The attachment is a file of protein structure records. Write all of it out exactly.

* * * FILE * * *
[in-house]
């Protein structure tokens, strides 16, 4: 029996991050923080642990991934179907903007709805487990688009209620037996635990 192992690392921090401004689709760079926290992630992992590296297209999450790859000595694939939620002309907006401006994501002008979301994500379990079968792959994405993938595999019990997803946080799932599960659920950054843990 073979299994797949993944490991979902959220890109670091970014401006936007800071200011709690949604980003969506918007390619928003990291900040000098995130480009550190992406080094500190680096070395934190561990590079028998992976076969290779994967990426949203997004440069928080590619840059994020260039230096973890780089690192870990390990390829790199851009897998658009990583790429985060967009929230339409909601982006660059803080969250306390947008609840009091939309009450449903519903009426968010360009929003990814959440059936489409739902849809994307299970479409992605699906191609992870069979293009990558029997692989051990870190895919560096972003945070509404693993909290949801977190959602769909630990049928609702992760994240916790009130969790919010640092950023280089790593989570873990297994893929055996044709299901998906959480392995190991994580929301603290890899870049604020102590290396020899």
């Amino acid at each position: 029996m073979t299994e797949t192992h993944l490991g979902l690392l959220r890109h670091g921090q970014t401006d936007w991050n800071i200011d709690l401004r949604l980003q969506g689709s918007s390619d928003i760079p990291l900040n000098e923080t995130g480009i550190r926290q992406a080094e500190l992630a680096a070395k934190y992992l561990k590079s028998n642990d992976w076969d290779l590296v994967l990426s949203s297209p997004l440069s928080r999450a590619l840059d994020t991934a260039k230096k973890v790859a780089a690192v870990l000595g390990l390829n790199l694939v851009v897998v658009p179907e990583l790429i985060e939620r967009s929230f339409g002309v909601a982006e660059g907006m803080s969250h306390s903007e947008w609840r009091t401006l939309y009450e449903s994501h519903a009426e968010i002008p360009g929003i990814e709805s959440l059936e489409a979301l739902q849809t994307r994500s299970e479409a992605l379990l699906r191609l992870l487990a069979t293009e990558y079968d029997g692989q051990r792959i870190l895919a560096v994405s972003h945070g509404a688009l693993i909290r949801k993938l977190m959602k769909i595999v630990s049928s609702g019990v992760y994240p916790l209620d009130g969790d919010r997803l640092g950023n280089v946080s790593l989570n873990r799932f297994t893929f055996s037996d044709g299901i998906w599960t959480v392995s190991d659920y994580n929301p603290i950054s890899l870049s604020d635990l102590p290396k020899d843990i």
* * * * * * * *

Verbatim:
[in-house]
């Protein structure tokens, strides 16, 4: 029996991050923080642990991934179907903007709805487990688009209620037996635990 192992690392921090401004689709760079926290992630992992590296297209999450790859000595694939939620002309907006401006994501002008979301994500379990079968792959994405993938595999019990997803946080799932599960659920950054843990 073979299994797949993944490991979902959220890109670091970014401006936007800071200011709690949604980003969506918007390619928003990291900040000098995130480009550190992406080094500190680096070395934190561990590079028998992976076969290779994967990426949203997004440069928080590619840059994020260039230096973890780089690192870990390990390829790199851009897998658009990583790429985060967009929230339409909601982006660059803080969250306390947008609840009091939309009450449903519903009426968010360009929003990814959440059936489409739902849809994307299970479409992605699906191609992870069979293009990558029997692989051990870190895919560096972003945070509404693993909290949801977190959602769909630990049928609702992760994240916790009130969790919010640092950023280089790593989570873990297994893929055996044709299901998906959480392995190991994580929301603290890899870049604020102590290396020899």
């Amino acid at each position: 029996m073979t299994e797949t192992h993944l490991g979902l690392l959220r890109h670091g921090q970014t401006d936007w991050n800071i200011d709690l401004r949604l980003q969506g689709s918007s390619d928003i760079p990291l900040n000098e923080t995130g480009i550190r926290q992406a080094e500190l992630a680096a070395k934190y992992l561990k590079s028998n642990d992976w076969d290779l590296v994967l990426s949203s297209p997004l440069s928080r999450a590619l840059d994020t991934a260039k230096k973890v790859a780089a690192v870990l000595g390990l390829n790199l694939v851009v897998v658009p179907e990583l790429i985060e939620r967009s929230f339409g002309v909601a982006e660059g907006m803080s969250h306390s903007e947008w609840r009091t401006l939309y009450e449903s994501h519903a009426e968010i002008p360009g929003i990814e709805s959440l059936e489409a979301l739902q849809t994307r994500s299970e479409a992605l379990l699906r191609l992870l487990a069979t293009e990558y079968d029997g692989q051990r792959i870190l895919a560096v994405s972003h945070g509404a688009l693993i909290r949801k993938l977190m959602k769909i595999v630990s049928s609702g019990v992760y994240p916790l209620d009130g969790d919010r997803l640092g950023n280089v946080s790593l989570n873990r799932f297994t893929f055996s037996d044709g299901i998906w599960t959480v392995s190991d659920y994580n929301p603290i950054s890899l870049s604020d635990l102590p290396k020899d843990i």